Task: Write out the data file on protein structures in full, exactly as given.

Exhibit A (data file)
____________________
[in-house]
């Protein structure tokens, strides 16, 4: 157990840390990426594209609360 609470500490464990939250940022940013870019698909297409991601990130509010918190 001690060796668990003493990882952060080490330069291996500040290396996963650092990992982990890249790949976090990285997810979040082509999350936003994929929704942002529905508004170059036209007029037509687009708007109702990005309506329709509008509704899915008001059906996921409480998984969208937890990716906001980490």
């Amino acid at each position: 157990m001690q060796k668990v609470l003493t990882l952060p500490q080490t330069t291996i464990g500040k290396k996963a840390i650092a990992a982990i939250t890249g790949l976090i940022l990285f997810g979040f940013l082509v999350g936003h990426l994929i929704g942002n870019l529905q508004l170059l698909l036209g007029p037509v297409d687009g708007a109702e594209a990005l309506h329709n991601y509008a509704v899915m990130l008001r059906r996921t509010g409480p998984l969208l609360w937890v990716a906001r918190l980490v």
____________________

[in-house]
């Protein structure tokens, strides 16, 4: 157990840390990426594209609360 609470500490464990939250940022940013870019698909297409991601990130509010918190 001690060796668990003493990882952060080490330069291996500040290396996963650092990992982990890249790949976090990285997810979040082509999350936003994929929704942002529905508004170059036209007029037509687009708007109702990005309506329709509008509704899915008001059906996921409480998984969208937890990716906001980490």
């Amino acid at each position: 157990m001690q060796k668990v609470l003493t990882l952060p500490q080490t330069t291996i464990g500040k290396k996963a840390i650092a990992a982990i939250t890249g790949l976090i940022l990285f997810g979040f940013l082509v999350g936003h990426l994929i929704g942002n870019l529905q508004l170059l698909l036209g007029p037509v297409d687009g708007a109702e594209a990005l309506h329709n991601y509008a509704v899915m990130l008001r059906r996921t509010g409480p998984l969208l609360w937890v990716a906001r918190l980490v």